By Regina Varolli
Tuesday, August 10, 2010
A year-old group of women is championing the sport of polo and chasing down money for scholarships for female college athletes interested in the "sport of kings." Annual costs for participating can run into tens of thousands, making it an expensive pursuit for women who don't often get the chance to play pro.
NEW YORK (WOMENSENEWS)--Members of the year-old Polo Girls Society recently rode into town for a photo shoot before heading out to the Hamptons for a fundraising event.
"More than ever before, more girls and women are playing polo, more people are showing up to watch women's polo matches and more places are hosting women's tournaments," Elizabeth "Libby" Scripps, the group's 28-year-old founder, said in a recent interview in Battery Park.
The group's schedule of fundraising, recruiting and promotion keeps the same sporadic schedule of the sport itself. Tournaments are largely dictated by the season and team players get assembled and switched around for different tournaments.
The game is played on horseback by mallet-wielding teams of four and is one of the few sports where teams can be made up of both men and women.
Florida's polo season begins in the winter and ends in late spring. In Santa Barbara, Calif., it goes from early spring to late fall. In Colorado, Wyoming and Montana, it's a strictly summer sport.
The Polo Girls Society, based in Palm Beach, Fla., aims to promote the male-dominated sport to college-age women. It is starting out with the modest goal of raising two $2,000 academic scholarships in 2011 for two female college polo players. Candidates will be nominated by polo team coaches at the 40 U.S. universities that offer the sport. Recipients must have a 3.0 grade point average, good attendance in class and be active members of a collegiate polo team.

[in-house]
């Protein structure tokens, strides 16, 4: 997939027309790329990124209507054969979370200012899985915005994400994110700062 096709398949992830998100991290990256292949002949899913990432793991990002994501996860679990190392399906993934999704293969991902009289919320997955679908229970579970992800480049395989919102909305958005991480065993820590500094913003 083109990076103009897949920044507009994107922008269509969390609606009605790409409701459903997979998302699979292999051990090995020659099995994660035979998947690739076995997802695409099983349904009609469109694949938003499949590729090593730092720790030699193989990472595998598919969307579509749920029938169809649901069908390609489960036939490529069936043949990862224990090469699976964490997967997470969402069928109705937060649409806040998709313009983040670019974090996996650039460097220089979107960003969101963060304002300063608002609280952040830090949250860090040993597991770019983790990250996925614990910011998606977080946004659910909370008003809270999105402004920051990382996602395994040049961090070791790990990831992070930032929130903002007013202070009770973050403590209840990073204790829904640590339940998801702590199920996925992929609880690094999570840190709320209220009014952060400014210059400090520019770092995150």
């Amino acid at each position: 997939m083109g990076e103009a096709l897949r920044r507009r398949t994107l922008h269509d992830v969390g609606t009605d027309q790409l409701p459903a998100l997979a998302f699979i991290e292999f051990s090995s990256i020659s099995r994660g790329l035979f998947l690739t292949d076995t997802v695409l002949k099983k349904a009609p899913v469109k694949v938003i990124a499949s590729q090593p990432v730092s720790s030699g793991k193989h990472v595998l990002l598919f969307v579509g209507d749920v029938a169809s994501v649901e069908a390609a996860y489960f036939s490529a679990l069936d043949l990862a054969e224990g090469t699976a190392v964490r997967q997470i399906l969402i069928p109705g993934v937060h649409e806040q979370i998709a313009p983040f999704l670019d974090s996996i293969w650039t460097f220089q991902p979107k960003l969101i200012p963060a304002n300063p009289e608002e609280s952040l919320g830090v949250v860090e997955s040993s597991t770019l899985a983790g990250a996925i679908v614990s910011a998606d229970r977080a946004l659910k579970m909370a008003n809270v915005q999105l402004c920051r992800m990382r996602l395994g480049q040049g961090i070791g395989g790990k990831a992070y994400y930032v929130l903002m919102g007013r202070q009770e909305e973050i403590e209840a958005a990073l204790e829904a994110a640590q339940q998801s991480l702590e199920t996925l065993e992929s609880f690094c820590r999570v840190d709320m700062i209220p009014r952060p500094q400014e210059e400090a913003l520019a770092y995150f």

With fundraising events taking place on some key polo grounds--Saratoga, N.Y.; the Hamptons on Long Island; Washington, D.C; Los Angeles; and Palm Beach, Fla.--the organizers hope to raise enough to expand the number of awards in coming years.
At the professional level, men far outnumber women in the sport, as seen in the roster of team players at championship tournaments. In the 2010 USPA Piaget Gold Cup, for example, only one woman played out of 10 teams of four players--Melissa Ganzi of team Piaget. Ganzi was also the only woman in nine teams at the 2010 U.S. Open of polo, again a member of team Piaget. At England's premier tournament, the Veuve Cliquot Gold Cup, no women played on any of the 20 participating teams in 2010.
The Polo Girls hope to change these numbers by boosting women's participation at the college and professional levels.
The group wants to attract sponsors who can help pay for the development of a professional polo team for its members. Travel expenses, horse transportation or rental and tack can cost players tens of thousands a year.
"As a woman, you only make about $1,000 to $2,000 per game, so it's pretty much unheard of for women to be full-time professionals," said Scripps. "For the guys, the pros can make $100,000 per season and play more than one season a year when they travel."
By Regina Varolli